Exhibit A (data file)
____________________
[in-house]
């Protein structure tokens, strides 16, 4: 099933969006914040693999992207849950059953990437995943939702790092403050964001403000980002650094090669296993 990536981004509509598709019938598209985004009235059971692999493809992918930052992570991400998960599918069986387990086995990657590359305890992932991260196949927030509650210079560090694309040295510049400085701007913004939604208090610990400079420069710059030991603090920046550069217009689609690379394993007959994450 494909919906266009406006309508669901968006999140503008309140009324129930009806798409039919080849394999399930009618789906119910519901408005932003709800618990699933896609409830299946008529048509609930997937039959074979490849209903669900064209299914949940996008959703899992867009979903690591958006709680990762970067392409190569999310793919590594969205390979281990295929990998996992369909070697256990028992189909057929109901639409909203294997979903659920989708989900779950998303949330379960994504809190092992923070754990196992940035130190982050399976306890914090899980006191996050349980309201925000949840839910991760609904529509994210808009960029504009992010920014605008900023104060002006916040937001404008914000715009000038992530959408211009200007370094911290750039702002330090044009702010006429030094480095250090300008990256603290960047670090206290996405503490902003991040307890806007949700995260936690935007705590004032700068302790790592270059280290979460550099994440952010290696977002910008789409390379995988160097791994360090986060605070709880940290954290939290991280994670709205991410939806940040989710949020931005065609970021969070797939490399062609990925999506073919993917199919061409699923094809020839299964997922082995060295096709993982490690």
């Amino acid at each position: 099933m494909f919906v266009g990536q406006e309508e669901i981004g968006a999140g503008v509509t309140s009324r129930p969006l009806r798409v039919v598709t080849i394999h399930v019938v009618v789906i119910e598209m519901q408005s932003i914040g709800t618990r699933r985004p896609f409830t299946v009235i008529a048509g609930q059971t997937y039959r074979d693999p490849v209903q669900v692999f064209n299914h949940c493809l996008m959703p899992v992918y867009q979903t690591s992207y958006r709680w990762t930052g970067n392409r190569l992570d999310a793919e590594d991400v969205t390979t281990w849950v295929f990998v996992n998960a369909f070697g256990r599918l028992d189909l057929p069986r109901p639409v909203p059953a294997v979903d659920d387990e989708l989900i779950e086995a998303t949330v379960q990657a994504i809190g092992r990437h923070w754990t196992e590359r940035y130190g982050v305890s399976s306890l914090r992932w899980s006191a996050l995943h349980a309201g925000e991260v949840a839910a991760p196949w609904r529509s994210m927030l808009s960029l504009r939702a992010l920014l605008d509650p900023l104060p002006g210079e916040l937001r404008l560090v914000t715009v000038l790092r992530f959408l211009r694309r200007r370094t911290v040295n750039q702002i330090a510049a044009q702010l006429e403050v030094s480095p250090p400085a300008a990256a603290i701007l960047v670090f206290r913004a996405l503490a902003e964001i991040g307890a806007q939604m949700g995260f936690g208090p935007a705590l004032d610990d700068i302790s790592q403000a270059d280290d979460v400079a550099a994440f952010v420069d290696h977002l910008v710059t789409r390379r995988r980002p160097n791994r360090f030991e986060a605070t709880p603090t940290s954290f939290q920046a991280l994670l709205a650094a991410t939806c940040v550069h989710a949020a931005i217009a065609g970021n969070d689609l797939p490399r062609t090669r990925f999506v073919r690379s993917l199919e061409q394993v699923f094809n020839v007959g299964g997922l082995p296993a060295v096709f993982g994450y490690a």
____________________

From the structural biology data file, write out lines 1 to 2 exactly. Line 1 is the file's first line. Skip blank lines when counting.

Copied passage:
[in-house]
């Protein structure tokens, strides 16, 4: 099933969006914040693999992207849950059953990437995943939702790092403050964001403000980002650094090669296993 990536981004509509598709019938598209985004009235059971692999493809992918930052992570991400998960599918069986387990086995990657590359305890992932991260196949927030509650210079560090694309040295510049400085701007913004939604208090610990400079420069710059030991603090920046550069217009689609690379394993007959994450 494909919906266009406006309508669901968006999140503008309140009324129930009806798409039919080849394999399930009618789906119910519901408005932003709800618990699933896609409830299946008529048509609930997937039959074979490849209903669900064209299914949940996008959703899992867009979903690591958006709680990762970067392409190569999310793919590594969205390979281990295929990998996992369909070697256990028992189909057929109901639409909203294997979903659920989708989900779950998303949330379960994504809190092992923070754990196992940035130190982050399976306890914090899980006191996050349980309201925000949840839910991760609904529509994210808009960029504009992010920014605008900023104060002006916040937001404008914000715009000038992530959408211009200007370094911290750039702002330090044009702010006429030094480095250090300008990256603290960047670090206290996405503490902003991040307890806007949700995260936690935007705590004032700068302790790592270059280290979460550099994440952010290696977002910008789409390379995988160097791994360090986060605070709880940290954290939290991280994670709205991410939806940040989710949020931005065609970021969070797939490399062609990925999506073919993917199919061409699923094809020839299964997922082995060295096709993982490690």